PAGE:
Home > Regular Features > Monday Message Board

Monday Message Board

June 30th, 2003

It’s time for the regular Monday Message Board when you have your chance to have your say on any topic whatsoever (as always, civilised discussion and no coarse language, please).

I’d be interested if any readers wanted to say something about where and why they read this blog.

Categories: Regular Features Tags:
  1. June 30th, 2003 at 14:37 | #1

    G’day John,

    Why aren’t all these Greencuts injecting life into the US economy? Does this cutting not motivate non-saving at best and more debt / larger asset bubble at worst? Is the lower greenback showing signs of raising US profitability and capacity utilisation yet? Is it more likely to hit non-US economies who depend on the US maw for life? Is deflation a real threat? Or is debt (national, corporate and residential) the real biggy?

    I’m due for drinkies with a pack of corduroys next week, and it’s important I have erudite but casually delivered answers to these questions (glib pessimism gets me some way, of course, but it’s important to strike a new note every now and then).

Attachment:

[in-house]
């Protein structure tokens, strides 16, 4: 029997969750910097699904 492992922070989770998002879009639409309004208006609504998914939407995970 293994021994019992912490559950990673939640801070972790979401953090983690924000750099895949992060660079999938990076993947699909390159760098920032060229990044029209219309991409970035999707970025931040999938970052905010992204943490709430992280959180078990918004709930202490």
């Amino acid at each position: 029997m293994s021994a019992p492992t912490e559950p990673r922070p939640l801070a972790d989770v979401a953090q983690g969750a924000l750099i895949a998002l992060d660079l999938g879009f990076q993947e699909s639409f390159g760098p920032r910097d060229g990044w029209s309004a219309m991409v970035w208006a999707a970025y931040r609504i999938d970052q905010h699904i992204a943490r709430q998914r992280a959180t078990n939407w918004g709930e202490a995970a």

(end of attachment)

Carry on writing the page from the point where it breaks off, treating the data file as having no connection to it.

2. June 30th, 2003 at 15:12 | #2

    Go and do the political quiz at Yobbo’s place.

  3. Geoff Honnor
    June 30th, 2003 at 17:43 | #3

    “I’m due for drinkies with a pack of corduroys next week, and it’s important I have erudite but casually delivered answers to these questions (glib pessimism gets me some way, of course, but it’s important to strike a new note every now and then).”

    No Rob, you’re supposed to maintain an impressed silence while you listen attentively to their casually delivered erudition. That’s how you get invited back.

    John, I thought reading your Blog was compulsory?

  4. cs
    June 30th, 2003 at 17:49 | #4

    Ah, so now we find out that we didn’t really have to read it after all?

  5. June 30th, 2003 at 19:42 | #5

    I usually read this blog on the train on the way to work. Well, I used to until the telephone extension cord reached its limit and the lap-top got smashed against the train door.

    Mainly I read it for the insightful comments threads.

  6. June 30th, 2003 at 21:11 | #6

    I read this weblog primarily to see if I can master the correct spelling of your last name.

  7. h
    June 30th, 2003 at 23:29 | #7

    It’s good to see our intelligentsia, exercise their freedom of speech. So many of them are silent and passive in their public life. Many of them are so disciplined that it’s unusual to see one of them speak his mind freely and openly.

  8. cs
    July 1st, 2003 at 00:27 | #8

    Cheers to that h.

  9. s robertson
    July 1st, 2003 at 01:19 | #9